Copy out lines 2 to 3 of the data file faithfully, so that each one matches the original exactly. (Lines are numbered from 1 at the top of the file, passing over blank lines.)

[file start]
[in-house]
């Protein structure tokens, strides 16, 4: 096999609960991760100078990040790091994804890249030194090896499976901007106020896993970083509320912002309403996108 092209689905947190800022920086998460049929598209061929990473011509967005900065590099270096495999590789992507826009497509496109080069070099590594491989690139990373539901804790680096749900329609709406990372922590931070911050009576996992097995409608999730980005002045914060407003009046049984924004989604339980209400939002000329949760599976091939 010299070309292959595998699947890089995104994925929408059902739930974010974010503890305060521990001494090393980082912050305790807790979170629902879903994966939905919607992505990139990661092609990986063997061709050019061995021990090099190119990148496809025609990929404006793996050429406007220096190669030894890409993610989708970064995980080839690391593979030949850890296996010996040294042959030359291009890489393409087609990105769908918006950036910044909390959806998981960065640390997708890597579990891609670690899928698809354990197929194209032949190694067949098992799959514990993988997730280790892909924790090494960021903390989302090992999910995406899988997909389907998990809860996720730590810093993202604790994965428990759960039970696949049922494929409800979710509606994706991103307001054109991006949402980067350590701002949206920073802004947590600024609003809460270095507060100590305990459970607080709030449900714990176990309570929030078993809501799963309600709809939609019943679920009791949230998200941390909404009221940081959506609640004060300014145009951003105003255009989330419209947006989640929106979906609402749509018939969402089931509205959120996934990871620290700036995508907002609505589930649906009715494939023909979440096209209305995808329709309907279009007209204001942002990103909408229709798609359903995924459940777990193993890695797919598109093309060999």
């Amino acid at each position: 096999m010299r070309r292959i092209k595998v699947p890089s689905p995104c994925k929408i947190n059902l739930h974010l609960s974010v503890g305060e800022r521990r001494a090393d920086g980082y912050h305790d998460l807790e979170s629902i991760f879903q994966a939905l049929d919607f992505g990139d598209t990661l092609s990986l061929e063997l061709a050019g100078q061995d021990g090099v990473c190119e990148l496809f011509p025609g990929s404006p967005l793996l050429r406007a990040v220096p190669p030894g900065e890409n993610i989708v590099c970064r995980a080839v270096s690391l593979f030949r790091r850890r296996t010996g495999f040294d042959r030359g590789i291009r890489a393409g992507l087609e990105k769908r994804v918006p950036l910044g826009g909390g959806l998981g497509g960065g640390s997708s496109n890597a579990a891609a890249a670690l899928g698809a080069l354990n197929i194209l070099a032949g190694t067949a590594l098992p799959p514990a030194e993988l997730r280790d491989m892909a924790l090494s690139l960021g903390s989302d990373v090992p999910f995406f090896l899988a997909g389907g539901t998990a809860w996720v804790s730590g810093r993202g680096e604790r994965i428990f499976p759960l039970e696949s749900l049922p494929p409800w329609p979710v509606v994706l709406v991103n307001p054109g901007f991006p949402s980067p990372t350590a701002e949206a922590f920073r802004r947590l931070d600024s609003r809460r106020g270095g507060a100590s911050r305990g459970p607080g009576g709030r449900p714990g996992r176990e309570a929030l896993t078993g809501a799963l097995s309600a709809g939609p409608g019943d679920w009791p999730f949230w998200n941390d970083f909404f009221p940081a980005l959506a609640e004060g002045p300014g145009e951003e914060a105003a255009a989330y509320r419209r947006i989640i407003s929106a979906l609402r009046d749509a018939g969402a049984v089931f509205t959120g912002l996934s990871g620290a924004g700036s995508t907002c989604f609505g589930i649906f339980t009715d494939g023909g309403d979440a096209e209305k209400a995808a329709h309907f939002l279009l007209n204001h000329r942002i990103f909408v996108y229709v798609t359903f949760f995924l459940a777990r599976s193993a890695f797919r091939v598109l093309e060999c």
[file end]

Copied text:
């Protein structure tokens, strides 16, 4: 096999609960991760100078990040790091994804890249030194090896499976901007106020896993970083509320912002309403996108 092209689905947190800022920086998460049929598209061929990473011509967005900065590099270096495999590789992507826009497509496109080069070099590594491989690139990373539901804790680096749900329609709406990372922590931070911050009576996992097995409608999730980005002045914060407003009046049984924004989604339980209400939002000329949760599976091939 010299070309292959595998699947890089995104994925929408059902739930974010974010503890305060521990001494090393980082912050305790807790979170629902879903994966939905919607992505990139990661092609990986063997061709050019061995021990090099190119990148496809025609990929404006793996050429406007220096190669030894890409993610989708970064995980080839690391593979030949850890296996010996040294042959030359291009890489393409087609990105769908918006950036910044909390959806998981960065640390997708890597579990891609670690899928698809354990197929194209032949190694067949098992799959514990993988997730280790892909924790090494960021903390989302090992999910995406899988997909389907998990809860996720730590810093993202604790994965428990759960039970696949049922494929409800979710509606994706991103307001054109991006949402980067350590701002949206920073802004947590600024609003809460270095507060100590305990459970607080709030449900714990176990309570929030078993809501799963309600709809939609019943679920009791949230998200941390909404009221940081959506609640004060300014145009951003105003255009989330419209947006989640929106979906609402749509018939969402089931509205959120996934990871620290700036995508907002609505589930649906009715494939023909979440096209209305995808329709309907279009007209204001942002990103909408229709798609359903995924459940777990193993890695797919598109093309060999």
């Amino acid at each position: 096999m010299r070309r292959i092209k595998v699947p890089s689905p995104c994925k929408i947190n059902l739930h974010l609960s974010v503890g305060e800022r521990r001494a090393d920086g980082y912050h305790d998460l807790e979170s629902i991760f879903q994966a939905l049929d919607f992505g990139d598209t990661l092609s990986l061929e063997l061709a050019g100078q061995d021990g090099v990473c190119e990148l496809f011509p025609g990929s404006p967005l793996l050429r406007a990040v220096p190669p030894g900065e890409n993610i989708v590099c970064r995980a080839v270096s690391l593979f030949r790091r850890r296996t010996g495999f040294d042959r030359g590789i291009r890489a393409g992507l087609e990105k769908r994804v918006p950036l910044g826009g909390g959806l998981g497509g960065g640390s997708s496109n890597a579990a891609a890249a670690l899928g698809a080069l354990n197929i194209l070099a032949g190694t067949a590594l098992p799959p514990a030194e993988l997730r280790d491989m892909a924790l090494s690139l960021g903390s989302d990373v090992p999910f995406f090896l899988a997909g389907g539901t998990a809860w996720v804790s730590g810093r993202g680096e604790r994965i428990f499976p759960l039970e696949s749900l049922p494929p409800w329609p979710v509606v994706l709406v991103n307001p054109g901007f991006p949402s980067p990372t350590a701002e949206a922590f920073r802004r947590l931070d600024s609003r809460r106020g270095g507060a100590s911050r305990g459970p607080g009576g709030r449900p714990g996992r176990e309570a929030l896993t078993g809501a799963l097995s309600a709809g939609p409608g019943d679920w009791p999730f949230w998200n941390d970083f909404f009221p940081a980005l959506a609640e004060g002045p300014g145009e951003e914060a105003a255009a989330y509320r419209r947006i989640i407003s929106a979906l609402r009046d749509a018939g969402a049984v089931f509205t959120g912002l996934s990871g620290a924004g700036s995508t907002c989604f609505g589930i649906f339980t009715d494939g023909g309403d979440a096209e209305k209400a995808a329709h309907f939002l279009l007209n204001h000329r942002i990103f909408v996108y229709v798609t359903f949760f995924l459940a777990r599976s193993a890695f797919r091939v598109l093309e060999c």